Monday, December 3, 2007

Under Your Skin

As we are well aware, Diabetics, Type 1 and 2, require a Blood Glucose (BG) reading several times daily, usually before meals, before bedtime and any time the individual is feeling "low" or "high".

This is done with a relatively quick and almost painless prick to the finger and a drop of blood, which is applied to the glucose meter and (in our case) transmitted to the insulin pump.

Here is an exciting development from VeriChip that could eliminate yet another of the daily chores associated with close management of Diabetes.

...plans to build a prototype self-contained implantable bio-sensing device included in an RFID microchip (the “Microchip”) that for the first time will have the ability to measure glucose levels in the human body.

Millions of patients with diabetes utilize needle sticks to monitor levels of glucose on a daily basis. Through the Microchip, patients are expected to be able to track glucose levels without the constant invasive and painful effect of a needle.

Prior to the event, the Company will issue a “white paper” describing the features, benefits and technology underlying the development of its revolutionary self-contained implantable glucose-sensing device.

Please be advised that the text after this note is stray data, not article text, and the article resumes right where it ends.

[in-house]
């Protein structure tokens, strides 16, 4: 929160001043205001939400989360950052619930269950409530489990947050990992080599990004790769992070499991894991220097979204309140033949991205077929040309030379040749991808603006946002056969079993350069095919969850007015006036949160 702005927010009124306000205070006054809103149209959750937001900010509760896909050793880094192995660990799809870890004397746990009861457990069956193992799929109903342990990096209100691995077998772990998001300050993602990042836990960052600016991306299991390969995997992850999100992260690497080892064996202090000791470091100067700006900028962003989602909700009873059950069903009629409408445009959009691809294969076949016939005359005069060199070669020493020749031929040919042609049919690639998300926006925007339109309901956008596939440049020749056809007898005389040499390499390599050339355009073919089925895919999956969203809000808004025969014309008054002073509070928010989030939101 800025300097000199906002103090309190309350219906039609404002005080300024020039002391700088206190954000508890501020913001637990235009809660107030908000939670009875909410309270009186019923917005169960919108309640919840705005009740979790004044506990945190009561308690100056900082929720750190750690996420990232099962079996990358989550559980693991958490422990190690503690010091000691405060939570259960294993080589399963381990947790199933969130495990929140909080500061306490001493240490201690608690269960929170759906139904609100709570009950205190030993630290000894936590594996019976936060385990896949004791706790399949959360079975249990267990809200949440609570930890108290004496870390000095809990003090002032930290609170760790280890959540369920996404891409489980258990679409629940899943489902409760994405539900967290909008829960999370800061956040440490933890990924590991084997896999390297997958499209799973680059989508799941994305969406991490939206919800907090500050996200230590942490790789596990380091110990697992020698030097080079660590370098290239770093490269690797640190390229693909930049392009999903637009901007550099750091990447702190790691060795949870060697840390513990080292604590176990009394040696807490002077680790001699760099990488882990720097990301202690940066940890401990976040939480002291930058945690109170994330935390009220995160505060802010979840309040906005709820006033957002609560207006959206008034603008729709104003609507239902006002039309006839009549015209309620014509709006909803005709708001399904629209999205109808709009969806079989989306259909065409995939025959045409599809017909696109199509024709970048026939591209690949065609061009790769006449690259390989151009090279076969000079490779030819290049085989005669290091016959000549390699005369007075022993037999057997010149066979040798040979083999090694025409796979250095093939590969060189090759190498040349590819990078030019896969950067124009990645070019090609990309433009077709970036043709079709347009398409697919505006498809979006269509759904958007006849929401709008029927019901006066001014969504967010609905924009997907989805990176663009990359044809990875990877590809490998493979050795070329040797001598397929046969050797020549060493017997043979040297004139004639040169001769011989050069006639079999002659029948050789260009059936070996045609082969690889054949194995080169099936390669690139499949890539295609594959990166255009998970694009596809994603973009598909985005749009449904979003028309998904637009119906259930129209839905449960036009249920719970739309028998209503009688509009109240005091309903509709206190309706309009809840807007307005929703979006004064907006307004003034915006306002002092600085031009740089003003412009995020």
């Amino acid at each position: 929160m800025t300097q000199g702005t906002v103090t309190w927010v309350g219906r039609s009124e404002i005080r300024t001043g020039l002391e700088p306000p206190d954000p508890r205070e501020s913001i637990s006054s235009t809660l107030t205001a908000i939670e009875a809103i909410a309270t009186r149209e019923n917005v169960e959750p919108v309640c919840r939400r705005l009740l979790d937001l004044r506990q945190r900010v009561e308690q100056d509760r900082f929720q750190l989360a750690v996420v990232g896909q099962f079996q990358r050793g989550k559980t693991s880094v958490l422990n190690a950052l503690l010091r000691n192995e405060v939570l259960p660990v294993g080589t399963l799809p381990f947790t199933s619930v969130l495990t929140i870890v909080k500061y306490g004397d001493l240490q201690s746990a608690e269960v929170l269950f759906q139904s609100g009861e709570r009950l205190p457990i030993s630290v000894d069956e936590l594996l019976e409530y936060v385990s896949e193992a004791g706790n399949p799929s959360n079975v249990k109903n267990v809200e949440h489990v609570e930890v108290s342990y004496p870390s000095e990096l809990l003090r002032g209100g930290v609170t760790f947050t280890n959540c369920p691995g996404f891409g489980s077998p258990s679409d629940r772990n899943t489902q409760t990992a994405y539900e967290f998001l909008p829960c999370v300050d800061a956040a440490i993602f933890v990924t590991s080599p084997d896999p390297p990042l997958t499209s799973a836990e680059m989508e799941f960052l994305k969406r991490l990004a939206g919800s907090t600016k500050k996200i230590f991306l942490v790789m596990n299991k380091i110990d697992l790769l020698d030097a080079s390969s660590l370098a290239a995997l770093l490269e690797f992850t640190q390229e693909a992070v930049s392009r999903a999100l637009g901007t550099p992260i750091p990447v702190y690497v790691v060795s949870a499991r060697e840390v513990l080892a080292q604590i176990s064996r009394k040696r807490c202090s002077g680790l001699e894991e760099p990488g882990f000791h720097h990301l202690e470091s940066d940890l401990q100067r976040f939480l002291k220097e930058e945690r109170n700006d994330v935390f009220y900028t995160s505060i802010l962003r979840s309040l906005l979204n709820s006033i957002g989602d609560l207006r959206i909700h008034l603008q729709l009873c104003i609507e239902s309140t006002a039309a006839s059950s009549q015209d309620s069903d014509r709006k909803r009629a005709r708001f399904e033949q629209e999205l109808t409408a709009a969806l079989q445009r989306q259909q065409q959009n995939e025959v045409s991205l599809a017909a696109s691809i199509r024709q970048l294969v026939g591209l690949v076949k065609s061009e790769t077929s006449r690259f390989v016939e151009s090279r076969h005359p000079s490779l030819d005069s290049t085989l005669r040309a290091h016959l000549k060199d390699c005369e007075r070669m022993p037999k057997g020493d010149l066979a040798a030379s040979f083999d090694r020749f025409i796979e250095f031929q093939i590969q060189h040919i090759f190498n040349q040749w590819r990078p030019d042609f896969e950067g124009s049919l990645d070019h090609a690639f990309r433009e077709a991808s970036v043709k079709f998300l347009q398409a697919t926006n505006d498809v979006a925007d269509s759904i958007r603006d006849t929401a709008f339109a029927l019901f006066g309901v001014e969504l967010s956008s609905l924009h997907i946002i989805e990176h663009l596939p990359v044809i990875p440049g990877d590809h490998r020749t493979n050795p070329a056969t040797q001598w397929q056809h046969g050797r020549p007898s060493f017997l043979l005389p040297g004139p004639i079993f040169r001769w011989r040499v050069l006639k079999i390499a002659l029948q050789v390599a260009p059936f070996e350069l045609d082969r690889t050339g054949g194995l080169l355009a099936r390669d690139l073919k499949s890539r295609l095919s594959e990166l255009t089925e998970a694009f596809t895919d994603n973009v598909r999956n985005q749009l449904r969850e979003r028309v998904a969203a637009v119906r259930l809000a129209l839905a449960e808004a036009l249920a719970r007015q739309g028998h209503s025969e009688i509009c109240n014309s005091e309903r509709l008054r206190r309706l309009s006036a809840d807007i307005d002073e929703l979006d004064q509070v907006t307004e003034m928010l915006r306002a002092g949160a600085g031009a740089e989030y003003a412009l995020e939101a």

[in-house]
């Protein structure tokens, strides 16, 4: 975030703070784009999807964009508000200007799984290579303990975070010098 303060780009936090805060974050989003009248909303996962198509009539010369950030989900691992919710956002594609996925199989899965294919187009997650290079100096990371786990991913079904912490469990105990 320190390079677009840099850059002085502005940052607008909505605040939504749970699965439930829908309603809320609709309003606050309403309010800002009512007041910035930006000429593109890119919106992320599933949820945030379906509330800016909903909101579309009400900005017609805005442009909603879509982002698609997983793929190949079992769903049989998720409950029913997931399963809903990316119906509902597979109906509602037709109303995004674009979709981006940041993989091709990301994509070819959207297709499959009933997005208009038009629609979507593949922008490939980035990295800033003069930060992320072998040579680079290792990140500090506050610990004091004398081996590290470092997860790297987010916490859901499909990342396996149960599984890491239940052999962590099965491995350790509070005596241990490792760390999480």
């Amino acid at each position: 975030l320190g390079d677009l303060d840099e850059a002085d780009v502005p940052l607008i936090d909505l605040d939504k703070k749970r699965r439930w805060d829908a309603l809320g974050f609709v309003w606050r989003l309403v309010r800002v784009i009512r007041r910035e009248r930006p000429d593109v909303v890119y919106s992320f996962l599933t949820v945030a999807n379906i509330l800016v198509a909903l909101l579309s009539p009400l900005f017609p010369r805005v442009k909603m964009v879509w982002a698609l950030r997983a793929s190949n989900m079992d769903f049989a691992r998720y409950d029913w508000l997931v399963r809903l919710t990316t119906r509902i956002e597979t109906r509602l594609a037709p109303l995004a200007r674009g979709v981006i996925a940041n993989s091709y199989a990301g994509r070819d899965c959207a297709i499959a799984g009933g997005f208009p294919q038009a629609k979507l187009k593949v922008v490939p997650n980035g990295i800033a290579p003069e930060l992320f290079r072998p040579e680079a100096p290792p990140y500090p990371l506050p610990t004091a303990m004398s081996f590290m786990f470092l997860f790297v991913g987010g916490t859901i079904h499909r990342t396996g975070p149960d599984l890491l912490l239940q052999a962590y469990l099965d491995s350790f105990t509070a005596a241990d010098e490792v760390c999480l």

The described glucose-sensing RFID chip would allow for quick, painless and purportedly more accurate glucose concentration readings for diabetics who have the chip implanted.

The company has "a 20-plus-year track record in RFID systems for health care, with over 1000 infant protection systems installed and thousands more of the wander prevention systems."

Certainly there are naysayers about the core technology. See one outspoken protest site HERE. More neutral observers note that RFID technology "is either the most amazing thing to grace healthcare in decades or a civil liberties nightmare waiting to explode."
VeriChip Corp. is a subsidiary of Applied Digital Solutions and it traded on NASDAQ: ADSX

1 comment:

Anonymous said...

Actually as a healthy and active type 1 diabetic I'd be wary of having an implant until any problems are figured out.

However I've just started using the Minimed contstant glucose system that uses a small insert (a tiny flexible plastic needle) to take your blood sugar every five minutes.

Based on that you have a constant accurate picture of where your blood sugar is going and what insulin is necessary.

It's completely external, but it's very cool and the closest thing TO an implant we have right now. I'd recommend that system over an implant, at least for a healthy adult who has their type 1 diabetes under control.

All the best - james...